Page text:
Continue Fight Against Global Poverty

September 16, 2009 9:55 am
General Secretary of Caritas Internationalis addresses National Press Club
 
 
 
The $9 billion dollars that Australians spend on beer every year, or the annual worldwide amount spent on perfume would make a big difference if it was directed towards the fight against global poverty, the Secretary General of Caritas Internationalis, Lesley Anne Knight, said today.
 
 
The Zimbabwe-born Ms Knight told the National Press Club that the war on poverty was winnable if governments had the will to commit resources to it, but she feared that first-world governments had used the global financial crisis as an excuse to cut aid spending.
 
Ms Knight heads up a coalition of over 162 member organisations, including Caritas Australia, which is committed to the fight against global poverty. Caritas Internationalis is the Official Aid and Development Agency of the Catholic Church.
 
“Each year, there are 18 million deaths as a result of poverty, which is equivalent to 85 per cent of Australia’s population, and half of the population of sub-Saharan Africa live in extreme poverty,” Ms Knight said.
 
She said more people die every five days as a result of poverty related factors (lack of food, healthcare and housing) than died in the Boxing Day Tsunami in 2005. The Asia Pacific region is home to approximately half of the world’s poorest people, and Australia’s closest neighbours PNG and Timor Leste are ranked at 149 and 158 respectively in terms of Human Development in an index of 179 countries.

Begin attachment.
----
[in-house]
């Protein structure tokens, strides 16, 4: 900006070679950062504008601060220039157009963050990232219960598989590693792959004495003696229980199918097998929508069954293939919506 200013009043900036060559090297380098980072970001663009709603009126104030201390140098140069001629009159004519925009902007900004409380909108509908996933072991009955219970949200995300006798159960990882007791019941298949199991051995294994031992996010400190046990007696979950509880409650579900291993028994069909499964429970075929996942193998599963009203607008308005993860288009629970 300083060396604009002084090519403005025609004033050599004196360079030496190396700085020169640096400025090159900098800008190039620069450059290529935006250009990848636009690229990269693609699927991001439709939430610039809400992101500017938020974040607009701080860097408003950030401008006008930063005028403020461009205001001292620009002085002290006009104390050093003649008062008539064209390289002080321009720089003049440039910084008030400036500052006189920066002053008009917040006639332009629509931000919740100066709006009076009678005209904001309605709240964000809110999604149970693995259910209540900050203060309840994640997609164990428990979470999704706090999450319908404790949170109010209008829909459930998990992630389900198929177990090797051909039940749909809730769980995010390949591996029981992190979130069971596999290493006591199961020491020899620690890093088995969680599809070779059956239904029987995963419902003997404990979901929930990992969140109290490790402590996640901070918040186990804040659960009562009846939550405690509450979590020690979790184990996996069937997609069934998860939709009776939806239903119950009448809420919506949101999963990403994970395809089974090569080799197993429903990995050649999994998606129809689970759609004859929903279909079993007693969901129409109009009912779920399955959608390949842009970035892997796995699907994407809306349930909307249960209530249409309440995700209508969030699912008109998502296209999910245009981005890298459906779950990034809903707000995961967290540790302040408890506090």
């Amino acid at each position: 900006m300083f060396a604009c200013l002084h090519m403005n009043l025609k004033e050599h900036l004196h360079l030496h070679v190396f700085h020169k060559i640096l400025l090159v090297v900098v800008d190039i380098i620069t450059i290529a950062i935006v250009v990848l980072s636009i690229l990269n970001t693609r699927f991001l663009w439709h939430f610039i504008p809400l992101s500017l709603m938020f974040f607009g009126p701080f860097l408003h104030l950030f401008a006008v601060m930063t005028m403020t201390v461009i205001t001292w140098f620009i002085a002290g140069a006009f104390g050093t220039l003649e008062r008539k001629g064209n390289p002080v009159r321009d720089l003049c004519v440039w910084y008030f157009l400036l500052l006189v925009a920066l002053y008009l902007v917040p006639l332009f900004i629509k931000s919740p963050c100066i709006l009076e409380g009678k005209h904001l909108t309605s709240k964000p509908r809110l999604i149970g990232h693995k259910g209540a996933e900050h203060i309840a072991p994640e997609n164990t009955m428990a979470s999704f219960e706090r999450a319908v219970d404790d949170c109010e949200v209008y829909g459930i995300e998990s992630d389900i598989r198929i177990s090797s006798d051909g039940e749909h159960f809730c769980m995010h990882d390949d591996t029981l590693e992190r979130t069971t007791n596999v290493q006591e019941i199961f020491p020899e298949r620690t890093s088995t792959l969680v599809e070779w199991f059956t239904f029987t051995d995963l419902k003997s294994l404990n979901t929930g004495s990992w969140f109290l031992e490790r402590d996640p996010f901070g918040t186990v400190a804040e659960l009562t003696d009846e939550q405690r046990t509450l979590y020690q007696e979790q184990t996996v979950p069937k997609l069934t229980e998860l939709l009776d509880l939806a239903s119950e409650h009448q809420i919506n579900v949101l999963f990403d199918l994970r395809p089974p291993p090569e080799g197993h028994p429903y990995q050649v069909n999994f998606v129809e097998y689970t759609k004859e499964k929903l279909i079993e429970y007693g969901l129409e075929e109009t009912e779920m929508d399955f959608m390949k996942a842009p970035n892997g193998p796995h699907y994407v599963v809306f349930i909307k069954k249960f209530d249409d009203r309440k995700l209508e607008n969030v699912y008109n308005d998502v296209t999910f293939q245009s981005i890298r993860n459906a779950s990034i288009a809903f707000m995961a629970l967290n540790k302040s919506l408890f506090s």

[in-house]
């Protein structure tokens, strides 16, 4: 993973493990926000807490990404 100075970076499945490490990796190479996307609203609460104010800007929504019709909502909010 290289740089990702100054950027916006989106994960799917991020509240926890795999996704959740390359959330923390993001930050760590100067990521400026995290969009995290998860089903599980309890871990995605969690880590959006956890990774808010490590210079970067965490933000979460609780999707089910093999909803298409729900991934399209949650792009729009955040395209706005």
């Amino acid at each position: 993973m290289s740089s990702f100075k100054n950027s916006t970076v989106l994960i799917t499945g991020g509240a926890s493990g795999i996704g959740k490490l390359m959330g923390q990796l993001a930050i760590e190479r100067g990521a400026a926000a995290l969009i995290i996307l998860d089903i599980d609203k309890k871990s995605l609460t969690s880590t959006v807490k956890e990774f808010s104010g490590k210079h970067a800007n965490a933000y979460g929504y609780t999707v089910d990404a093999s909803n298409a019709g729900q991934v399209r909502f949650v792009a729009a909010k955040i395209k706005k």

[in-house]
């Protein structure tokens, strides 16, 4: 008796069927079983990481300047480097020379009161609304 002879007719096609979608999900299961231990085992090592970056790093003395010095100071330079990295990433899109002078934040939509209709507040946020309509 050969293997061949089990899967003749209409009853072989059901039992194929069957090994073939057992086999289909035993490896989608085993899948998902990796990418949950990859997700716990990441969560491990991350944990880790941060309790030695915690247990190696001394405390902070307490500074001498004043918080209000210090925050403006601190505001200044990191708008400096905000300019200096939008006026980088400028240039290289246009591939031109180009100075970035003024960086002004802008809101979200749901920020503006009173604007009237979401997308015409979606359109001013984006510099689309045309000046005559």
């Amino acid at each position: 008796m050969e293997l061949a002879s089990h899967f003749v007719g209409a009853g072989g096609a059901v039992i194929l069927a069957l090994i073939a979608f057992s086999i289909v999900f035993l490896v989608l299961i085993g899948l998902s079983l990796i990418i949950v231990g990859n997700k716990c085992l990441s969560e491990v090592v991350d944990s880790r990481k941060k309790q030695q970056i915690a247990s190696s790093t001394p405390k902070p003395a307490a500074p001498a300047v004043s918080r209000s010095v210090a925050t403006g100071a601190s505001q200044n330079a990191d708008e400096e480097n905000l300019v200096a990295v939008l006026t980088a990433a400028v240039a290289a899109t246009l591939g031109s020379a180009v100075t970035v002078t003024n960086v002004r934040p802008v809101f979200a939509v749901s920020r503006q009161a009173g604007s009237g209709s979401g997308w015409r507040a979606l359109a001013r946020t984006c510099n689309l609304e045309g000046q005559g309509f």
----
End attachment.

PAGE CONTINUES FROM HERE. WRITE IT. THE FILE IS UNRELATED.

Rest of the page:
Ms Knight also focused on individual spending habits, saying that Australians spend $9 billion dollars each year on beer alone; and that the amount spent on perfume in the world each year could end poverty.
 
For organisations such as Caritas Internationalis and its partners, the 0.7 percent of aid dollars asked of OECD governments going toward development organisations would be sufficient to address all of the Millenium Development Goals.
 
However, she said, most governments believe that there are higher priorities.
 
Currently, Australia is ranked in the bottom third of OECD countries in terms of their aid spending. While the Rudd government has increased aid spending by 4 billion dollars, this still only amounts to 0.32 percent of GNI, when what is needed is another 0.38 percent.
 
Ms Knight cited a ‘bottleneck to compassion’ as the reason why aid dollars are not being spent by governments. She said that political will, prioritisation of financial resources and the implementation of right policy are ways in which the fight against poverty can be won.
 
 
Ms Knight said she believed it was the will of the people to end poverty, but the reality was that governments were not always willing to get behind this. She also said many people believe their governments contributed much more to poverty alleviation programs than was actually the case.
 
‘When interviewed, US citizens believed, in the majority, that their government gives 20 times more aid to impoverished nations than it does in reality,’ she said.
 
Ms Knight paid tribute to the work of Caritas member agencies, and cited the strong impact that faith based organisations can have on peace-building and interfaith dialogue – mentioning in particular the work that Caritas’ agencies have done in places such as Afghanistan and Sudan.
 
She maintained that the Caritas Network, unlike many other agencies was committed to not only emergency relief and charitable works – but to ongoing, sustainable development.
 
‘Caritas is committed to being there before, during and after’, she said.